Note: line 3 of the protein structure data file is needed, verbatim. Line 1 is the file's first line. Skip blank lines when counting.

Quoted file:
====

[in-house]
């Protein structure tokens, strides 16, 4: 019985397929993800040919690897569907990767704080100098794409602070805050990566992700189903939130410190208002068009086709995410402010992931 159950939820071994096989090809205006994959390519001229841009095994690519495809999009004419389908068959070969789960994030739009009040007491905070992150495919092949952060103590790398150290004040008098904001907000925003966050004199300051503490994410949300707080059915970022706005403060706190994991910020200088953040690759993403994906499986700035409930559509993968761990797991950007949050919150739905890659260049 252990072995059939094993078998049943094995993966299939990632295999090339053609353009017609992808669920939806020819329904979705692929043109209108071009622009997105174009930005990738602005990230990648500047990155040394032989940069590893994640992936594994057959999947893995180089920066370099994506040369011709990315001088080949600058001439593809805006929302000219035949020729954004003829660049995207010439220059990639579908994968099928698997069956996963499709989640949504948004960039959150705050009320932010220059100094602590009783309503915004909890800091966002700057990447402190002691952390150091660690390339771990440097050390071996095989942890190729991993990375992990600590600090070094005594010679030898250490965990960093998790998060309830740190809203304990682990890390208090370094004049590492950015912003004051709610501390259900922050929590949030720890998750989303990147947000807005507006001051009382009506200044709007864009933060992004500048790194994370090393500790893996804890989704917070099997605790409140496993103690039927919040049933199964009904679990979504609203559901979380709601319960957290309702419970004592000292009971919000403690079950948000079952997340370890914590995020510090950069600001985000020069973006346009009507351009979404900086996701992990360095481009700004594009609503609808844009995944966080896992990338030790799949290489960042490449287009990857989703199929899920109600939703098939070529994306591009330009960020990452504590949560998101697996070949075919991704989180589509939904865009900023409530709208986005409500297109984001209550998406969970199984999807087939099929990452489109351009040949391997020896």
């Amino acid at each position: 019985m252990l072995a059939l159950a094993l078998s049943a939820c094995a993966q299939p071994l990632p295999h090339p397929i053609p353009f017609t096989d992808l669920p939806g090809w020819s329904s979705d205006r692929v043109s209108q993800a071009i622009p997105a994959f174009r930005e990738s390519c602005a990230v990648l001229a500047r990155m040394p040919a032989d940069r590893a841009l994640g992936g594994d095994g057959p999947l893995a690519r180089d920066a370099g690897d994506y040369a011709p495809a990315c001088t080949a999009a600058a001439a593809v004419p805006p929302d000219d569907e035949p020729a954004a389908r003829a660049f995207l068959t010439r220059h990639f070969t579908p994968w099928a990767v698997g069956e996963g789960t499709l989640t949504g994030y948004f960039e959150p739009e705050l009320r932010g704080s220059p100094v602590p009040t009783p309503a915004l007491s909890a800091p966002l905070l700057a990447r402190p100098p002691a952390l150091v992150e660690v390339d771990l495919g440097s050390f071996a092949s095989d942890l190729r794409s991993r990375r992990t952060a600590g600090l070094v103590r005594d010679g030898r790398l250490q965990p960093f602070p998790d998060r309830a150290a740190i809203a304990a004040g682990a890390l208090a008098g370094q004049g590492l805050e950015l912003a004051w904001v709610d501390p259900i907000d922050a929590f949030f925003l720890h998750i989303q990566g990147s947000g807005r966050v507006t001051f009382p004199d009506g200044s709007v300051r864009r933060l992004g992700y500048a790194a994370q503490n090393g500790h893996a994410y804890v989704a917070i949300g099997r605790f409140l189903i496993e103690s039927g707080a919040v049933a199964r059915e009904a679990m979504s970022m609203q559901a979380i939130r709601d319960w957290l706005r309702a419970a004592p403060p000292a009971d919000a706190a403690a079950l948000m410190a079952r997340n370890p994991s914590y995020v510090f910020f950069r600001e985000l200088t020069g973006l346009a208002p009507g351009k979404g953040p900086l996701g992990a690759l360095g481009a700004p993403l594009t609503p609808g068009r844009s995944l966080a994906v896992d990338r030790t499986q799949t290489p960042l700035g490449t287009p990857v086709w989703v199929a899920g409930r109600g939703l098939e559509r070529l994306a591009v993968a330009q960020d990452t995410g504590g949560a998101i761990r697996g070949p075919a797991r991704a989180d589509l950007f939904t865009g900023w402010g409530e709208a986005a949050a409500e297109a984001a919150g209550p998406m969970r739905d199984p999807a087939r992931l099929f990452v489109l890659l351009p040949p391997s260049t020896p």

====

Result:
């Amino acid at each position: 019985m252990l072995a059939l159950a094993l078998s049943a939820c094995a993966q299939p071994l990632p295999h090339p397929i053609p353009f017609t096989d992808l669920p939806g090809w020819s329904s979705d205006r692929v043109s209108q993800a071009i622009p997105a994959f174009r930005e990738s390519c602005a990230v990648l001229a500047r990155m040394p040919a032989d940069r590893a841009l994640g992936g594994d095994g057959p999947l893995a690519r180089d920066a370099g690897d994506y040369a011709p495809a990315c001088t080949a999009a600058a001439a593809v004419p805006p929302d000219d569907e035949p020729a954004a389908r003829a660049f995207l068959t010439r220059h990639f070969t579908p994968w099928a990767v698997g069956e996963g789960t499709l989640t949504g994030y948004f960039e959150p739009e705050l009320r932010g704080s220059p100094v602590p009040t009783p309503a915004l007491s909890a800091p966002l905070l700057a990447r402190p100098p002691a952390l150091v992150e660690v390339d771990l495919g440097s050390f071996a092949s095989d942890l190729r794409s991993r990375r992990t952060a600590g600090l070094v103590r005594d010679g030898r790398l250490q965990p960093f602070p998790d998060r309830a150290a740190i809203a304990a004040g682990a890390l208090a008098g370094q004049g590492l805050e950015l912003a004051w904001v709610d501390p259900i907000d922050a929590f949030f925003l720890h998750i989303q990566g990147s947000g807005r966050v507006t001051f009382p004199d009506g200044s709007v300051r864009r933060l992004g992700y500048a790194a994370q503490n090393g500790h893996a994410y804890v989704a917070i949300g099997r605790f409140l189903i496993e103690s039927g707080a919040v049933a199964r059915e009904a679990m979504s970022m609203q559901a979380i939130r709601d319960w957290l706005r309702a419970a004592p403060p000292a009971d919000a706190a403690a079950l948000m410190a079952r997340n370890p994991s914590y995020v510090f910020f950069r600001e985000l200088t020069g973006l346009a208002p009507g351009k979404g953040p900086l996701g992990a690759l360095g481009a700004p993403l594009t609503p609808g068009r844009s995944l966080a994906v896992d990338r030790t499986q799949t290489p960042l700035g490449t287009p990857v086709w989703v199929a899920g409930r109600g939703l098939e559509r070529l994306a591009v993968a330009q960020d990452t995410g504590g949560a998101i761990r697996g070949p075919a797991r991704a989180d589509l950007f939904t865009g900023w402010g409530e709208a986005a949050a409500e297109a984001a919150g209550p998406m969970r739905d199984p999807a087939r992931l099929f990452v489109l890659l351009p040949p391997s260049t020896p």